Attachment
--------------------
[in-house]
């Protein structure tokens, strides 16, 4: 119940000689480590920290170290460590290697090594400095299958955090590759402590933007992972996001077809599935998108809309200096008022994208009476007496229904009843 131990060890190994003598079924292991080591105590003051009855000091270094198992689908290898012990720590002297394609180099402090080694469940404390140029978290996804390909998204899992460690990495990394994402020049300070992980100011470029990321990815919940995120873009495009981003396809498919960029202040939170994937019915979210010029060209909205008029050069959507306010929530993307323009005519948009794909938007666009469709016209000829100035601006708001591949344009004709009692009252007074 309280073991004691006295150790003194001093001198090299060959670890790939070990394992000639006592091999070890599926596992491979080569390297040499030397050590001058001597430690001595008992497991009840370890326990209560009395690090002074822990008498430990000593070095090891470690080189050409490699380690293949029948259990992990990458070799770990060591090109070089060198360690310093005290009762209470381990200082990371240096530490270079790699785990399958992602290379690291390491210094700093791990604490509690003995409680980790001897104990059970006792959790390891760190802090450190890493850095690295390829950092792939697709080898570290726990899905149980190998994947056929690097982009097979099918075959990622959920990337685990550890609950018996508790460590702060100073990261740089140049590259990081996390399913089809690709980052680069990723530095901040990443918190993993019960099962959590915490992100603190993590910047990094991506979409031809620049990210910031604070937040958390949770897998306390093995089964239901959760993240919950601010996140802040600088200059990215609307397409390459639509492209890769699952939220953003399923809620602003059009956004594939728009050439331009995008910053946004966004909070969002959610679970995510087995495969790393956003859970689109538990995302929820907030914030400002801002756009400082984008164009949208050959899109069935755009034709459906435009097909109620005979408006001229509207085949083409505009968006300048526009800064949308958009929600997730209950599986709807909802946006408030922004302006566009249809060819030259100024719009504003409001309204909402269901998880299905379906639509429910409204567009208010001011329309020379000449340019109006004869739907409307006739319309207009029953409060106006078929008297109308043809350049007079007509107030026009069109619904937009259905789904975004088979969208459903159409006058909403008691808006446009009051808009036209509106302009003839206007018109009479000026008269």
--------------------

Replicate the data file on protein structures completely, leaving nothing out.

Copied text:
[in-house]
């Protein structure tokens, strides 16, 4: 119940000689480590920290170290460590290697090594400095299958955090590759402590933007992972996001077809599935998108809309200096008022994208009476007496229904009843 131990060890190994003598079924292991080591105590003051009855000091270094198992689908290898012990720590002297394609180099402090080694469940404390140029978290996804390909998204899992460690990495990394994402020049300070992980100011470029990321990815919940995120873009495009981003396809498919960029202040939170994937019915979210010029060209909205008029050069959507306010929530993307323009005519948009794909938007666009469709016209000829100035601006708001591949344009004709009692009252007074 309280073991004691006295150790003194001093001198090299060959670890790939070990394992000639006592091999070890599926596992491979080569390297040499030397050590001058001597430690001595008992497991009840370890326990209560009395690090002074822990008498430990000593070095090891470690080189050409490699380690293949029948259990992990990458070799770990060591090109070089060198360690310093005290009762209470381990200082990371240096530490270079790699785990399958992602290379690291390491210094700093791990604490509690003995409680980790001897104990059970006792959790390891760190802090450190890493850095690295390829950092792939697709080898570290726990899905149980190998994947056929690097982009097979099918075959990622959920990337685990550890609950018996508790460590702060100073990261740089140049590259990081996390399913089809690709980052680069990723530095901040990443918190993993019960099962959590915490992100603190993590910047990094991506979409031809620049990210910031604070937040958390949770897998306390093995089964239901959760993240919950601010996140802040600088200059990215609307397409390459639509492209890769699952939220953003399923809620602003059009956004594939728009050439331009995008910053946004966004909070969002959610679970995510087995495969790393956003859970689109538990995302929820907030914030400002801002756009400082984008164009949208050959899109069935755009034709459906435009097909109620005979408006001229509207085949083409505009968006300048526009800064949308958009929600997730209950599986709807909802946006408030922004302006566009249809060819030259100024719009504003409001309204909402269901998880299905379906639509429910409204567009208010001011329309020379000449340019109006004869739907409307006739319309207009029953409060106006078929008297109308043809350049007079007509107030026009069109619904937009259905789904975004088979969208459903159409006058909403008691808006446009009051808009036209509106302009003839206007018109009479000026008269």